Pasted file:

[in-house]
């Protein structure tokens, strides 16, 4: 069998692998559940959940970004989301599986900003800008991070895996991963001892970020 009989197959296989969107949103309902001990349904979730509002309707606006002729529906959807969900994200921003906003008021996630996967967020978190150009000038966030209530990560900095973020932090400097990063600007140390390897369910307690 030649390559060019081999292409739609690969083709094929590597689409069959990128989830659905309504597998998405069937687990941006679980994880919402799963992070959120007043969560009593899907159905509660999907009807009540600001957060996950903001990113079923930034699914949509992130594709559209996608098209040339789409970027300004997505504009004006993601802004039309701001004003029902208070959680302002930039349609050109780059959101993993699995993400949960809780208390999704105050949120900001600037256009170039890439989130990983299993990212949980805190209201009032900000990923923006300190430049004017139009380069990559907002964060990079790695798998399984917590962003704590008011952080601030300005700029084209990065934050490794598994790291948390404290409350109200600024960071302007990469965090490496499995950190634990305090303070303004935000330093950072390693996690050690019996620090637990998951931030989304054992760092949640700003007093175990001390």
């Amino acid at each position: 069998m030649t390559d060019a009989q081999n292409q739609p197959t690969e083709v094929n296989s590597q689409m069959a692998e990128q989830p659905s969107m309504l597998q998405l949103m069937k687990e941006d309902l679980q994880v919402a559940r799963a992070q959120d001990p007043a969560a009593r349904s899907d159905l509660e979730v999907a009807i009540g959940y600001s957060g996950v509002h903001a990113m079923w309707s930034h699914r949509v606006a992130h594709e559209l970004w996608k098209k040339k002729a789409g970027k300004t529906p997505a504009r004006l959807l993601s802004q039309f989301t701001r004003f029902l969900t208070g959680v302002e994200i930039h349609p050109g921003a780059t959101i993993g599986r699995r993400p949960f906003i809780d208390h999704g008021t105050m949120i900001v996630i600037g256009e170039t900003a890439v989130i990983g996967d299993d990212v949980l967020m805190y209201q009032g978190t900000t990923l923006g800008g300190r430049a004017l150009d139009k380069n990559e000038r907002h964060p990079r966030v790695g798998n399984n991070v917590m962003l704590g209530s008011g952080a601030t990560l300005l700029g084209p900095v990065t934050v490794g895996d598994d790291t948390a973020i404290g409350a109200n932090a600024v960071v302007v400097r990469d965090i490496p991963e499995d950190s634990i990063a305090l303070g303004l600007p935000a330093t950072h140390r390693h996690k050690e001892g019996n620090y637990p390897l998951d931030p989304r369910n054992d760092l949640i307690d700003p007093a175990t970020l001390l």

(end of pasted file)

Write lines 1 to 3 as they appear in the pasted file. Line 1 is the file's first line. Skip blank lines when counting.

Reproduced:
[in-house]
């Protein structure tokens, strides 16, 4: 069998692998559940959940970004989301599986900003800008991070895996991963001892970020 009989197959296989969107949103309902001990349904979730509002309707606006002729529906959807969900994200921003906003008021996630996967967020978190150009000038966030209530990560900095973020932090400097990063600007140390390897369910307690 030649390559060019081999292409739609690969083709094929590597689409069959990128989830659905309504597998998405069937687990941006679980994880919402799963992070959120007043969560009593899907159905509660999907009807009540600001957060996950903001990113079923930034699914949509992130594709559209996608098209040339789409970027300004997505504009004006993601802004039309701001004003029902208070959680302002930039349609050109780059959101993993699995993400949960809780208390999704105050949120900001600037256009170039890439989130990983299993990212949980805190209201009032900000990923923006300190430049004017139009380069990559907002964060990079790695798998399984917590962003704590008011952080601030300005700029084209990065934050490794598994790291948390404290409350109200600024960071302007990469965090490496499995950190634990305090303070303004935000330093950072390693996690050690019996620090637990998951931030989304054992760092949640700003007093175990001390």
């Amino acid at each position: 069998m030649t390559d060019a009989q081999n292409q739609p197959t690969e083709v094929n296989s590597q689409m069959a692998e990128q989830p659905s969107m309504l597998q998405l949103m069937k687990e941006d309902l679980q994880v919402a559940r799963a992070q959120d001990p007043a969560a009593r349904s899907d159905l509660e979730v999907a009807i009540g959940y600001s957060g996950v509002h903001a990113m079923w309707s930034h699914r949509v606006a992130h594709e559209l970004w996608k098209k040339k002729a789409g970027k300004t529906p997505a504009r004006l959807l993601s802004q039309f989301t701001r004003f029902l969900t208070g959680v302002e994200i930039h349609p050109g921003a780059t959101i993993g599986r699995r993400p949960f906003i809780d208390h999704g008021t105050m949120i900001v996630i600037g256009e170039t900003a890439v989130i990983g996967d299993d990212v949980l967020m805190y209201q009032g978190t900000t990923l923006g800008g300190r430049a004017l150009d139009k380069n990559e000038r907002h964060p990079r966030v790695g798998n399984n991070v917590m962003l704590g209530s008011g952080a601030t990560l300005l700029g084209p900095v990065t934050v490794g895996d598994d790291t948390a973020i404290g409350a109200n932090a600024v960071v302007v400097r990469d965090i490496p991963e499995d950190s634990i990063a305090l303070g303004l600007p935000a330093t950072h140390r390693h996690k050690e001892g019996n620090y637990p390897l998951d931030p989304r369910n054992d760092l949640i307690d700003p007093a175990t970020l001390l």